[Editor’s Note: Guest commentary is welcome on PHILLIPSBILLBOARD. Bob Harris grew up in Charleston, WV and sent the piece below following our post about the EPA Administrator’s planned departure. Harris is based in Washington with extensive Capitol Hill experience. He is a principal in the firm of Nutter & Harris.]
Is it good news? Yes and no. While Administrator Jackson has been an aggressive leader with an aggressive environmental agenda, the Agency still must implement the laws as written and that means that the Courts will enforce the laws no matter who is the Administrator.
Much of the action taken by EPA during Ms. Jackson tenure was taken in response to decisions and orders from the courts. Congress has shirked responsibility for decades now in reviewing and rewriting the basic environmental statues under which EPA operates — Clean Air Act, Clean Water Act, Resource Conservation and Recovery (RCRA), Comprehensive Environmental Response, Compensation, and Liability Act of 1980 (CERCLA or Superfund) and Safe Drinking Water Act. By and large, our national environment laws were written two or three decades ago, reflecting an economy where America competed mostly at home, not abroad, and when politics was less partisan.
The politics of pollution was more regional in nature than partisan. Now, like all politics, the environment is seen more through the prism of partisanship and struggles between Democrats and Republicans.
No matter who is President the laws must and will be implemented. Suits will be filed in courts throughout the country — and EPA will be forced to implement whatever the court decides. And, the courts often will defer to EPA’s scientific knowledge and regulatory authority.
When administrations change party, what does change is the negotiation between litigant parties and the EPA. Many “negotiated settlements” are negotiated under one administration with the environmental community or under another with the regulated community.
EPA is the “environmental protection agency,” it purpose for being — established under a Republican President and his Administration — is to protect the environment. It is not charged with determining cost effective regulation, the least expensive path forward; it is charged with implementing the US environmental statutes.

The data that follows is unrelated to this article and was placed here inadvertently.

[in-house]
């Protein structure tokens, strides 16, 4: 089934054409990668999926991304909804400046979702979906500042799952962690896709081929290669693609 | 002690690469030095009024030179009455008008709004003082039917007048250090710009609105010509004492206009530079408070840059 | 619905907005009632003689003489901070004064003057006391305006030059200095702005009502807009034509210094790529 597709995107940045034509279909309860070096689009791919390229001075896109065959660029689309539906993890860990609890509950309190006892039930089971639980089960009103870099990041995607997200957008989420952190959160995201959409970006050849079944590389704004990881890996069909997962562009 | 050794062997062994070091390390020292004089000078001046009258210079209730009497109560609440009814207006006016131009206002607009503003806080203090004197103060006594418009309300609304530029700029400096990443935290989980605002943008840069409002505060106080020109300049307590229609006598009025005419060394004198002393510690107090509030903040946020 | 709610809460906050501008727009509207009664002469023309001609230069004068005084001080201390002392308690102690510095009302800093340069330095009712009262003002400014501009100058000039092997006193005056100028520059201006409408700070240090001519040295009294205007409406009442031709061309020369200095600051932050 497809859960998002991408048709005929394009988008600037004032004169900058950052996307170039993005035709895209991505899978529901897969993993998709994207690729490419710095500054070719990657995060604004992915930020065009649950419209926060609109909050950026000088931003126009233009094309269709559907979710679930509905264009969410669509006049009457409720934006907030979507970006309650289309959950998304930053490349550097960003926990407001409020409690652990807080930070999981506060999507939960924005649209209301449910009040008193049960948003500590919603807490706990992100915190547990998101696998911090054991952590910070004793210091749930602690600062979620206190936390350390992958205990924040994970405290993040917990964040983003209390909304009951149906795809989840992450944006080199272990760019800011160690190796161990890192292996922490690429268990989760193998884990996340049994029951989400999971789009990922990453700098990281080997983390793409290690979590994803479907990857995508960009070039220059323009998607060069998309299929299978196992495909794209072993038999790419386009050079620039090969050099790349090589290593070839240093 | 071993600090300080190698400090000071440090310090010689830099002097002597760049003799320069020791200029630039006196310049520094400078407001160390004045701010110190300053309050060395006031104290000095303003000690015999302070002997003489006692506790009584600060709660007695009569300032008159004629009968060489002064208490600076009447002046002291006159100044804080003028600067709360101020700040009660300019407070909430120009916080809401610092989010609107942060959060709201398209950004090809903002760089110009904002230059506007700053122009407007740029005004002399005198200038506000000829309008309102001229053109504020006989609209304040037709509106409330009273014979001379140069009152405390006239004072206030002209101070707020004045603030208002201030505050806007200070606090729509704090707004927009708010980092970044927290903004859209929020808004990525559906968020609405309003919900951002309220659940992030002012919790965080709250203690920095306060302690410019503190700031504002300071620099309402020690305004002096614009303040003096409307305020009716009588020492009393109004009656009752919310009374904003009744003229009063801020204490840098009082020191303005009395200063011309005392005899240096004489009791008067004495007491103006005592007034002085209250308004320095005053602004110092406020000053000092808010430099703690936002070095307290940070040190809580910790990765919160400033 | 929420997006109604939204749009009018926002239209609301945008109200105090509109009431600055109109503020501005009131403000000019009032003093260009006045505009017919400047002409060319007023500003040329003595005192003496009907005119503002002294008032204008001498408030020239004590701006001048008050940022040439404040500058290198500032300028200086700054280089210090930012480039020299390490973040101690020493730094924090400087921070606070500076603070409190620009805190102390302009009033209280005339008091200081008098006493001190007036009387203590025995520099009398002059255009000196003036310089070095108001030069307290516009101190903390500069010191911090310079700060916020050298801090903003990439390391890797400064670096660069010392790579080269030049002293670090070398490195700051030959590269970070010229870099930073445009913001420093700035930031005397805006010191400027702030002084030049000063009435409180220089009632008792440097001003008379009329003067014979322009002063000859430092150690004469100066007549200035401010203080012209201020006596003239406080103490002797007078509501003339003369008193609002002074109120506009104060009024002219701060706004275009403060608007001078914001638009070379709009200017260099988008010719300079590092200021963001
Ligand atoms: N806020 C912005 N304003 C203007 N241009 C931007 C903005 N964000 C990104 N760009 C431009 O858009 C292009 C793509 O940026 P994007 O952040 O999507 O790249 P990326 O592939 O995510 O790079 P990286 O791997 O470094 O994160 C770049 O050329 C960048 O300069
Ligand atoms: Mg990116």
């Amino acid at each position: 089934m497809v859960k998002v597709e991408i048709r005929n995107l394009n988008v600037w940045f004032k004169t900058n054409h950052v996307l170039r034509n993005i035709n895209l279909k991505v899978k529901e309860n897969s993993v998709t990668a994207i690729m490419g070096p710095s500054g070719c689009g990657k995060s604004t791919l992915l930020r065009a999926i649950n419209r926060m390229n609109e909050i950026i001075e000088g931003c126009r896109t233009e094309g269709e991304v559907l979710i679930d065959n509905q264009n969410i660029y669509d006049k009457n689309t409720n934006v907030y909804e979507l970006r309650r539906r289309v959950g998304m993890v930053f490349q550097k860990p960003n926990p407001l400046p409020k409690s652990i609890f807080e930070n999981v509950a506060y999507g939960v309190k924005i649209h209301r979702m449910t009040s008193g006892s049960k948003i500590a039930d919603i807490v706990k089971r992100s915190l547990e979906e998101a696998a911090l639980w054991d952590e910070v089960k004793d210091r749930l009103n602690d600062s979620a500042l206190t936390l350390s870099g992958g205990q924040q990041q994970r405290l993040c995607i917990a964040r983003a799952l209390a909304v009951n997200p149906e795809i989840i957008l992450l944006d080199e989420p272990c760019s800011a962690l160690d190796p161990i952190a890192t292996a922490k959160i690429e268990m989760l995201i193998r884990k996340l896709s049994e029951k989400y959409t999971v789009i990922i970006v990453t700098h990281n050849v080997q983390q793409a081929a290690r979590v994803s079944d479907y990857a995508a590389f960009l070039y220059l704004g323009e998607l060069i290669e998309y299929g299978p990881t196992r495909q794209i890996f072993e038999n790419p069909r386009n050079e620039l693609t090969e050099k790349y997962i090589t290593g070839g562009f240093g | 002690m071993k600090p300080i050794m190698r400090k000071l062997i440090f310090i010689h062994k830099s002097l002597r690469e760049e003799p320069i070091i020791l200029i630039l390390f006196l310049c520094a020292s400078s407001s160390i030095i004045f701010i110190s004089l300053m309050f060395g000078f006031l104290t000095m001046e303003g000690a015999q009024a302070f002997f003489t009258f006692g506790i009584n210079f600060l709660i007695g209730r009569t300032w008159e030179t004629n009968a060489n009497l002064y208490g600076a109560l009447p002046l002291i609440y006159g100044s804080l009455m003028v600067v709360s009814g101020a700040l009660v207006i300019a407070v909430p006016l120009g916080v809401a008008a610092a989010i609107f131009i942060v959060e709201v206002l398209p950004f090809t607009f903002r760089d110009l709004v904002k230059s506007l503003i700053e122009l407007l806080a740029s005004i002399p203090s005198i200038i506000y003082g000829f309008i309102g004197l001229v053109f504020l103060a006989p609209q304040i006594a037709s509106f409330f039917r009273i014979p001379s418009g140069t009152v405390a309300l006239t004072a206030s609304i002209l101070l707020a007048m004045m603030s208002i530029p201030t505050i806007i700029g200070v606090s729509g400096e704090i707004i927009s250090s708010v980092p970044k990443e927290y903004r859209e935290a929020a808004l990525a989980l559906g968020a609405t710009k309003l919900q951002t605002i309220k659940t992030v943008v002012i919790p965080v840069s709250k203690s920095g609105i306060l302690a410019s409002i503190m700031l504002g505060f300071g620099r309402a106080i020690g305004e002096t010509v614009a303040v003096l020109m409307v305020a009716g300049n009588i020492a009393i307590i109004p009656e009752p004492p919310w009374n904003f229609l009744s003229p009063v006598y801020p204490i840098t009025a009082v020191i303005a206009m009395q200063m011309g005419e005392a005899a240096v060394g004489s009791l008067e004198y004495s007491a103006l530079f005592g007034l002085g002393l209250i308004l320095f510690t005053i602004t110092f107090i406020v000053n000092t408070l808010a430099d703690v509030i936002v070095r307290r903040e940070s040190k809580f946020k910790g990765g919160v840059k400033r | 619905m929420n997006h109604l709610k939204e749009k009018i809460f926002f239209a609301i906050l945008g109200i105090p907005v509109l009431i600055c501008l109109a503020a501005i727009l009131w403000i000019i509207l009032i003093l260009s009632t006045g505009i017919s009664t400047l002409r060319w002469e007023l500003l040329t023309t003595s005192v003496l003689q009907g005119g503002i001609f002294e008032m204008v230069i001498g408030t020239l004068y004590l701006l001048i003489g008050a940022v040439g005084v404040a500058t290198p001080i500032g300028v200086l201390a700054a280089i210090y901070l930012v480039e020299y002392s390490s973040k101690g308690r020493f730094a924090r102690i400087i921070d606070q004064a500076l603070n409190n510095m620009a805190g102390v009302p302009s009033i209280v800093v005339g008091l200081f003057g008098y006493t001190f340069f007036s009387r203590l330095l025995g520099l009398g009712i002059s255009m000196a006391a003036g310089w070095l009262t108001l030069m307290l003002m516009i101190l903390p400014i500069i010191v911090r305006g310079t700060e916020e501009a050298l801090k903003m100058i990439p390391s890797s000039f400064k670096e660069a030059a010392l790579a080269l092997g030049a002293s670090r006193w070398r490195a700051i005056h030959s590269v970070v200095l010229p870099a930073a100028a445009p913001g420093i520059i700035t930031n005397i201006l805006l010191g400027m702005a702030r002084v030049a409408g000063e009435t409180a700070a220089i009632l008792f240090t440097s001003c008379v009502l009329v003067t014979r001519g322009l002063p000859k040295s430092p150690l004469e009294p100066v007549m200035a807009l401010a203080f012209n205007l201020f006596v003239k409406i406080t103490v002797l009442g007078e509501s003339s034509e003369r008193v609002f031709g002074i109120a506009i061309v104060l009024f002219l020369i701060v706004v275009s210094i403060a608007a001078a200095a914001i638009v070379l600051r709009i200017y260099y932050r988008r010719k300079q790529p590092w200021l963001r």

I was once told by a good friend on the Senate Environment Committee — under John Chafee’s leadership — “Bob, this is the environment committee.” Those of us who represent business and industry and the regulated communities need to remember that very thought. We are dealing with people whose job is to do something different than what believe to be the best interests of our side.
If we approach the environment under those terms, respecting the legitimate role of the other side, we will have better results. Much like everything else today, we want our side to win everything and the other side to get nothing.
I am old enough to remember Charleston (and Wheeling and Pittsburgh and more) when the Kanawha River was merely a place to dump our wastes. The multitude of chemical plants in the greater Charleston area simply dumped whatever the waste was, in whatever color it flowed, into the river. And, the river’s role was simply to dilute and carry products up and down the river. Weren’t all of our rivers much the same?
The Clean Water Act set up a process to clean up our rivers and streams — to make our rivers “fishable and swimmable.” That has been accomplished — and America is a better place today because of that.
The heavy air pollution that stagnated the Kanawha Valley when I was a child is gone today — except under the most extreme circumstances. The Ohio River Valley and others throughout the state have a skyline of tall stacks that disperse pollutants above the valley walls — unfortunately carrying whatever pollutant being released to another state and another region.
What can be said about the Clean Water Act can be said about all of our environmental statutes. We are better off today than we were 15, 20 or 40 years ago. This year we celebrated the 40th Anniversary of the Clean Water Act; in 2010 we celebrated the 40th Anniversary of the Clean Air Act. And, even as I work to help my clients shape environmental responses and advocate policy responses under these two and other statutes, I enthusiastically celebrate everything we have accomplished.
Are there still problems — sure!! Are there better and most cost effective ways to meet these challenges — sure!! We must roll up our sleeves and command our leaders to do what Jennings Randolph did all those years he chaired the Environment and Public Works Committee — work with others from other regions, with other divergent interests to find a middle ground and put together programs that work.
West Virginia is well positioned to play a leading role in a new debate on the environment and energy policies…especially as they come together in today’s modern economy. It is time to have it!!
Senator Rockefeller chairs an important Senate Committee (the Commerce Committee) and is a senior member of the Finance Committee, which jurisdiction over tax policies); Senator Manchin sits on the powerful Energy & Natural Resources Committee and he will have an important voice in setting energy policies for the next 4 years of the Obama Administration. On the House, the States senior leader, Nick Rahall is the ranking member of the Transportation and Infrastructure Committee which has jurisdiction over all US waters, the Clean Water Act and transportation policies. Shelly Capito is now a Senate candidate, but she still serves on the Transportation and Infrastructure Committee where she has moved up the ladder in seniority. David McKinley brings business experience and engineering expertise to the powerful Energy & Commerce Committee, which has broad jurisdiction over the Clean Air Act, RCRA and Superfund and the Department of Energy and energy policy.